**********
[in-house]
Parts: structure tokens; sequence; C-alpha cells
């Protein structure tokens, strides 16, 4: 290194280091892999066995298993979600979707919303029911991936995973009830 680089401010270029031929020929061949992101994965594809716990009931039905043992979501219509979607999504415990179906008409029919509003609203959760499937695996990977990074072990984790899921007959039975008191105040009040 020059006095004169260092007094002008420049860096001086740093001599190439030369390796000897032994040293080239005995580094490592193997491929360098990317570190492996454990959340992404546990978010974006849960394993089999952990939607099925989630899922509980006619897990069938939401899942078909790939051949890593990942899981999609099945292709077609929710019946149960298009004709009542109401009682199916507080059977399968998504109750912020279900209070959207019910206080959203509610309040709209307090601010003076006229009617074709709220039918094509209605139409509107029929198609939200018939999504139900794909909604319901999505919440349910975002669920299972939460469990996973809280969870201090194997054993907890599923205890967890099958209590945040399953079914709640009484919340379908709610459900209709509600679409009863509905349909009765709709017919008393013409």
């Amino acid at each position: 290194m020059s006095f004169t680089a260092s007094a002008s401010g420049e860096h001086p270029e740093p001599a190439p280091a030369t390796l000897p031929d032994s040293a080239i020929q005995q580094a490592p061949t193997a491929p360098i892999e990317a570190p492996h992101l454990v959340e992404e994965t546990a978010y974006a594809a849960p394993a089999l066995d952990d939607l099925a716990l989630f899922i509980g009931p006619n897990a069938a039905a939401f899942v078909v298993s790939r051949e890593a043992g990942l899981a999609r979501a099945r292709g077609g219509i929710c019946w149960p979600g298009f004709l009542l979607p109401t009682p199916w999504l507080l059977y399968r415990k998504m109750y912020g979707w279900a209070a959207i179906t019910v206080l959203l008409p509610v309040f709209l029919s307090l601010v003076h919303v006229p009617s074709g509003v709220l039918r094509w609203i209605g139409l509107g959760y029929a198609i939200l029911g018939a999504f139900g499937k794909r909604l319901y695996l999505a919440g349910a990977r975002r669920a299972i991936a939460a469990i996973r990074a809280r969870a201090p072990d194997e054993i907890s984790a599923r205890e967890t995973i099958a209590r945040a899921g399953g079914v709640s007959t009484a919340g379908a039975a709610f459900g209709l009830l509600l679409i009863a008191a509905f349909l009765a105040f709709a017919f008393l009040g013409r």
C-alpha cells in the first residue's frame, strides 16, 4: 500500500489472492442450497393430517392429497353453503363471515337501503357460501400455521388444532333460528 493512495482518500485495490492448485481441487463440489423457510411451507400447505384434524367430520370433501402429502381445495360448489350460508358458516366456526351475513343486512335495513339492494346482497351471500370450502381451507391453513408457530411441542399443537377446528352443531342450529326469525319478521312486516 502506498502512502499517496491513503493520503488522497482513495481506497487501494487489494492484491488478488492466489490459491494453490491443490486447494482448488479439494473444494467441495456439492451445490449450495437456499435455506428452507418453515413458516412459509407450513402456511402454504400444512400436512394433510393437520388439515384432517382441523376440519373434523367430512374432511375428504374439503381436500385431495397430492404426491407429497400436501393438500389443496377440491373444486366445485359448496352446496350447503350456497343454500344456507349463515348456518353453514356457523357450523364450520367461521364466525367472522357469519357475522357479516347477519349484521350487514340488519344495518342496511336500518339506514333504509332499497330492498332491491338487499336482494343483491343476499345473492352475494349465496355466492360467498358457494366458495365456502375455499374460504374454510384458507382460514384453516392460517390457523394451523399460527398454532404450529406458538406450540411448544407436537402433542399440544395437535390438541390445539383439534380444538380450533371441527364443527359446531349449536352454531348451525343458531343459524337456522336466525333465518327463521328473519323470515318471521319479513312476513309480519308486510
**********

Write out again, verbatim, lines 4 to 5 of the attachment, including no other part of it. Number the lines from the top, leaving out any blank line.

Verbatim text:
């Amino acid at each position: 290194m020059s006095f004169t680089a260092s007094a002008s401010g420049e860096h001086p270029e740093p001599a190439p280091a030369t390796l000897p031929d032994s040293a080239i020929q005995q580094a490592p061949t193997a491929p360098i892999e990317a570190p492996h992101l454990v959340e992404e994965t546990a978010y974006a594809a849960p394993a089999l066995d952990d939607l099925a716990l989630f899922i509980g009931p006619n897990a069938a039905a939401f899942v078909v298993s790939r051949e890593a043992g990942l899981a999609r979501a099945r292709g077609g219509i929710c019946w149960p979600g298009f004709l009542l979607p109401t009682p199916w999504l507080l059977y399968r415990k998504m109750y912020g979707w279900a209070a959207i179906t019910v206080l959203l008409p509610v309040f709209l029919s307090l601010v003076h919303v006229p009617s074709g509003v709220l039918r094509w609203i209605g139409l509107g959760y029929a198609i939200l029911g018939a999504f139900g499937k794909r909604l319901y695996l999505a919440g349910a990977r975002r669920a299972i991936a939460a469990i996973r990074a809280r969870a201090p072990d194997e054993i907890s984790a599923r205890e967890t995973i099958a209590r945040a899921g399953g079914v709640s007959t009484a919340g379908a039975a709610f459900g209709l009830l509600l679409i009863a008191a509905f349909l009765a105040f709709a017919f008393l009040g013409r």
C-alpha cells in the first residue's frame, strides 16, 4: 500500500489472492442450497393430517392429497353453503363471515337501503357460501400455521388444532333460528 493512495482518500485495490492448485481441487463440489423457510411451507400447505384434524367430520370433501402429502381445495360448489350460508358458516366456526351475513343486512335495513339492494346482497351471500370450502381451507391453513408457530411441542399443537377446528352443531342450529326469525319478521312486516 502506498502512502499517496491513503493520503488522497482513495481506497487501494487489494492484491488478488492466489490459491494453490491443490486447494482448488479439494473444494467441495456439492451445490449450495437456499435455506428452507418453515413458516412459509407450513402456511402454504400444512400436512394433510393437520388439515384432517382441523376440519373434523367430512374432511375428504374439503381436500385431495397430492404426491407429497400436501393438500389443496377440491373444486366445485359448496352446496350447503350456497343454500344456507349463515348456518353453514356457523357450523364450520367461521364466525367472522357469519357475522357479516347477519349484521350487514340488519344495518342496511336500518339506514333504509332499497330492498332491491338487499336482494343483491343476499345473492352475494349465496355466492360467498358457494366458495365456502375455499374460504374454510384458507382460514384453516392460517390457523394451523399460527398454532404450529406458538406450540411448544407436537402433542399440544395437535390438541390445539383439534380444538380450533371441527364443527359446531349449536352454531348451525343458531343459524337456522336466525333465518327463521328473519323470515318471521319479513312476513309480519308486510